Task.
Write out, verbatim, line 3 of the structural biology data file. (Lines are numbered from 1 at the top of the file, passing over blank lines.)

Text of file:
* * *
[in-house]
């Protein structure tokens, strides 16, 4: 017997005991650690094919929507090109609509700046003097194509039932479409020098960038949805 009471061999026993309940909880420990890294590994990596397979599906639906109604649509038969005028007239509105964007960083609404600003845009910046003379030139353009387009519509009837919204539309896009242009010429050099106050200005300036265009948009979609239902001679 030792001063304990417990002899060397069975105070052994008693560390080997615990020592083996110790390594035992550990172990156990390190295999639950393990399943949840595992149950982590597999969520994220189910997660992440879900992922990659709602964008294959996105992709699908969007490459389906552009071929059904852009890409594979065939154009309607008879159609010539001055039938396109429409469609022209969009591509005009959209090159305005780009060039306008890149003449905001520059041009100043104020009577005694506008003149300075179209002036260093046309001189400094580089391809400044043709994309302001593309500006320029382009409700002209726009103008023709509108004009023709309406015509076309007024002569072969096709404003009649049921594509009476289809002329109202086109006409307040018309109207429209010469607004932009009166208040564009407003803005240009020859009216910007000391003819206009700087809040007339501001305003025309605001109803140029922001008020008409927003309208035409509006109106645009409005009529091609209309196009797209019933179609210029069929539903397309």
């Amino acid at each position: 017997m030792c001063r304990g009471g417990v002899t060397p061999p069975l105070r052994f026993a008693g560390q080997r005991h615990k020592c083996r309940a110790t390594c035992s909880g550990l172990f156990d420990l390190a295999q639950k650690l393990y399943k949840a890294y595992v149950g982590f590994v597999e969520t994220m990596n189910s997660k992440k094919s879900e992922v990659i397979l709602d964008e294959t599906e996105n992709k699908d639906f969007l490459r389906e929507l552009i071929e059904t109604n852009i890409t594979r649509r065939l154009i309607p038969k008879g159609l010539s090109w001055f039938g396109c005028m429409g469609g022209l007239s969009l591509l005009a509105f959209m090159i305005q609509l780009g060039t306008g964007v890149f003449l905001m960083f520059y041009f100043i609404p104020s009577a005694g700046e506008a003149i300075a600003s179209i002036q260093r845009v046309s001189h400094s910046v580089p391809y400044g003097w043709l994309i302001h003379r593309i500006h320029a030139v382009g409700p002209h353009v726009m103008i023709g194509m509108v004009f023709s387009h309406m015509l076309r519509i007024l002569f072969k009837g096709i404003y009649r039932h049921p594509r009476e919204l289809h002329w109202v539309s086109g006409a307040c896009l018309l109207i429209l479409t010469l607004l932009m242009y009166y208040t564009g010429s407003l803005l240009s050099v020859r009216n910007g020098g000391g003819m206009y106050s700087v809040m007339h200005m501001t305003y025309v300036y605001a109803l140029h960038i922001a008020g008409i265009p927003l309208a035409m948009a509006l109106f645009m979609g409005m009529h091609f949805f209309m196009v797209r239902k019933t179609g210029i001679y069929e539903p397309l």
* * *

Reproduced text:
């Amino acid at each position: 017997m030792c001063r304990g009471g417990v002899t060397p061999p069975l105070r052994f026993a008693g560390q080997r005991h615990k020592c083996r309940a110790t390594c035992s909880g550990l172990f156990d420990l390190a295999q639950k650690l393990y399943k949840a890294y595992v149950g982590f590994v597999e969520t994220m990596n189910s997660k992440k094919s879900e992922v990659i397979l709602d964008e294959t599906e996105n992709k699908d639906f969007l490459r389906e929507l552009i071929e059904t109604n852009i890409t594979r649509r065939l154009i309607p038969k008879g159609l010539s090109w001055f039938g396109c005028m429409g469609g022209l007239s969009l591509l005009a509105f959209m090159i305005q609509l780009g060039t306008g964007v890149f003449l905001m960083f520059y041009f100043i609404p104020s009577a005694g700046e506008a003149i300075a600003s179209i002036q260093r845009v046309s001189h400094s910046v580089p391809y400044g003097w043709l994309i302001h003379r593309i500006h320029a030139v382009g409700p002209h353009v726009m103008i023709g194509m509108v004009f023709s387009h309406m015509l076309r519509i007024l002569f072969k009837g096709i404003y009649r039932h049921p594509r009476e919204l289809h002329w109202v539309s086109g006409a307040c896009l018309l109207i429209l479409t010469l607004l932009m242009y009166y208040t564009g010429s407003l803005l240009s050099v020859r009216n910007g020098g000391g003819m206009y106050s700087v809040m007339h200005m501001t305003y025309v300036y605001a109803l140029h960038i922001a008020g008409i265009p927003l309208a035409m948009a509006l109106f645009m979609g409005m009529h091609f949805f209309m196009v797209r239902k019933t179609g210029i001679y069929e539903p397309l």